I mean, look at some of the newbie questions not here on this thread, but on Styleforum in general.
This isn't the issue though, is it? I mean obviously the original owner of a watch, or the guy/gal who inherited their grandfather's watch, is at high risk of selling for pennies on the dollar. But isn't the Sea Dweller that started this conversation being sold by a store? If someone is a watch re-seller, the odds of them not knowing what they have go down exponentially. You wouldn't be in business long if you couldn't figure out how to use the internet to properly price stuff. Even if you're normally not a watch dealer, but specialize in something else, surely you'd know how to go about valuing the object you have.
 

CBrown85

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CBrown, did you ever settle on a watch? It was you that was looking for something in the $5k range, correct?
Ugh- I didn't. I hum'd and haw'd for so long, I ended up just putting 4k into an education savings account for my 5yr old. I have 1k to play with and I think that's the range I feel comfortable. I'm still just kicking tires- teaching a couple of new courses and grad school have been busy.
 

Thrift Vader

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Sorry, if you don't like the skepticism, but your stories seem too good to be true. They seem more believable if someone is new to this hobby. You seem like a nice guy and you know a lot about cars, especially JDM cars. However, that doesn't translate into watch knowledge, of which we can always learn more. One can read a lot about watches, but there is still something about having handled and seen watches in person to be able to spot authentic ones from fakes...and there are plenty of highly detailed replicas/fakes/frankenwatches/redials.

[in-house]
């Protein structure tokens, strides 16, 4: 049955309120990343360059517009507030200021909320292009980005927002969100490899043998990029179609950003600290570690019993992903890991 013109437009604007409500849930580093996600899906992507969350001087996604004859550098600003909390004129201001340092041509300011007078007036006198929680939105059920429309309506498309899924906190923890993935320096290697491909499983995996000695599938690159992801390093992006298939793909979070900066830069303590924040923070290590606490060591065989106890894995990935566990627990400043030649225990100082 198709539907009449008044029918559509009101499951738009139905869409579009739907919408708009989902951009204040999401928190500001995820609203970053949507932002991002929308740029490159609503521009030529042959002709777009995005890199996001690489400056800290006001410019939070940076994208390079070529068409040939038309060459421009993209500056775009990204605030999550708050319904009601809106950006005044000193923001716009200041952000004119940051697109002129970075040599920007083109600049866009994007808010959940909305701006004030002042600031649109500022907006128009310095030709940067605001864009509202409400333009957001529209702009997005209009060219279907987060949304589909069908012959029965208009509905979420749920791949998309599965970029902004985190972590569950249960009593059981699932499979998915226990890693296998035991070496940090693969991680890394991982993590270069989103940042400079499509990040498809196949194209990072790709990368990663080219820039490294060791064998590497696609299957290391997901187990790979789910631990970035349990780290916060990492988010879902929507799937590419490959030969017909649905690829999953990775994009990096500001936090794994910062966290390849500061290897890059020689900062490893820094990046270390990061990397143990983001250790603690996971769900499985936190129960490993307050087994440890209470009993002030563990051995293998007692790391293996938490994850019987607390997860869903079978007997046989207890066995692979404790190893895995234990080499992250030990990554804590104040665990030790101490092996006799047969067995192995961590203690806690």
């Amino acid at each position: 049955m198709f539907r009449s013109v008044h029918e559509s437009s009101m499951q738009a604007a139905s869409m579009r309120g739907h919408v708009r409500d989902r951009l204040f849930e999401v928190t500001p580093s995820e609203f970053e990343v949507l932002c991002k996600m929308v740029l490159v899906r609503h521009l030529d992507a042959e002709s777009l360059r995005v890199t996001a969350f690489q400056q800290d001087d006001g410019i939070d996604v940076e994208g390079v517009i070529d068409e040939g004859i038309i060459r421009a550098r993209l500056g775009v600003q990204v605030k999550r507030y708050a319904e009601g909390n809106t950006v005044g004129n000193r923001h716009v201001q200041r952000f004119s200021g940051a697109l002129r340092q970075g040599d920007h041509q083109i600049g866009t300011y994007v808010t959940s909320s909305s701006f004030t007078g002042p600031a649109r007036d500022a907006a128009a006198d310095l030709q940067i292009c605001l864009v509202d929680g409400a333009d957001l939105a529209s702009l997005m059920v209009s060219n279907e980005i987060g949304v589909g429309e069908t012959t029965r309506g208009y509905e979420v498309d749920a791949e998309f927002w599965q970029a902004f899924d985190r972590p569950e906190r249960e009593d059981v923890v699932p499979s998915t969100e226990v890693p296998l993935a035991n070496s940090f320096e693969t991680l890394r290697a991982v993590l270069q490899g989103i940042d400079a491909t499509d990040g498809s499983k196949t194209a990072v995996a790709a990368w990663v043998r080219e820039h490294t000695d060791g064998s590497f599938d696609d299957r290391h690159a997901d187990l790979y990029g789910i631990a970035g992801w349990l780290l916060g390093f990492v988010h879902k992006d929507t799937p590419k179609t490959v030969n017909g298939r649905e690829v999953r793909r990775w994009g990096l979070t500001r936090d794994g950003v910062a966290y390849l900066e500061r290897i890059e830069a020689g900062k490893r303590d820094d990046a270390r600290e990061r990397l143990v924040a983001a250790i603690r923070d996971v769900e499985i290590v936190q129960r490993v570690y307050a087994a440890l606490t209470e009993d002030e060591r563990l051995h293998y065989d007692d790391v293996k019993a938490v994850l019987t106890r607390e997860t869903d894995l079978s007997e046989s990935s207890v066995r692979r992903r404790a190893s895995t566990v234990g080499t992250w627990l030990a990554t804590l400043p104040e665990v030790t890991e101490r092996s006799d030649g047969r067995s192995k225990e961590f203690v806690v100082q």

As for the phrases such as "the "Thrift provided. and I got what I needed." ???? I have no idea what that means.
Too good to be true, would be " bought an unbroken Patek for $100. but no, i didn't.
And why? the simple answer is, I'm not greedy.
I live on a "take what you need" basis. and have railed against the purchase of items for resale for years. my belief is money comes from hard work and communication.

@patrickBOOTH I made my choice. and got a nice watch, perhaps the best i have owned to this day.an Ebel. for $100. and the broken watch is just that. a broken watch.
that perhaps now i could afford to fix it. but would i still have it now? Doubt it.
no regrets. it's just a fun anecdote. have a good network and reputation? deals come your way. take what you need and no more? well, it feels good.

The "Thrift" is a way of living. a state of mind. when you need something? it will appear.
might seem strange in here, but the Thrift thread guys are no stranger to it.


The watch that started all this, well. . . it's all been said. real. thrashed. worthless if it wasn't what it is. but wearable for a guy in a Barbour with charisma.
 

patrickBOOTH

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Ugh- I didn't. I hum'd and haw'd for so long, I ended up just putting 4k into an education savings account for my 5yr old. I have 1k to play with and I think that's the range I feel comfortable. I'm still just kicking tires- teaching a couple of new courses and grad school have been busy.
You should sell your 5 year old and get a watch.

 

Dino944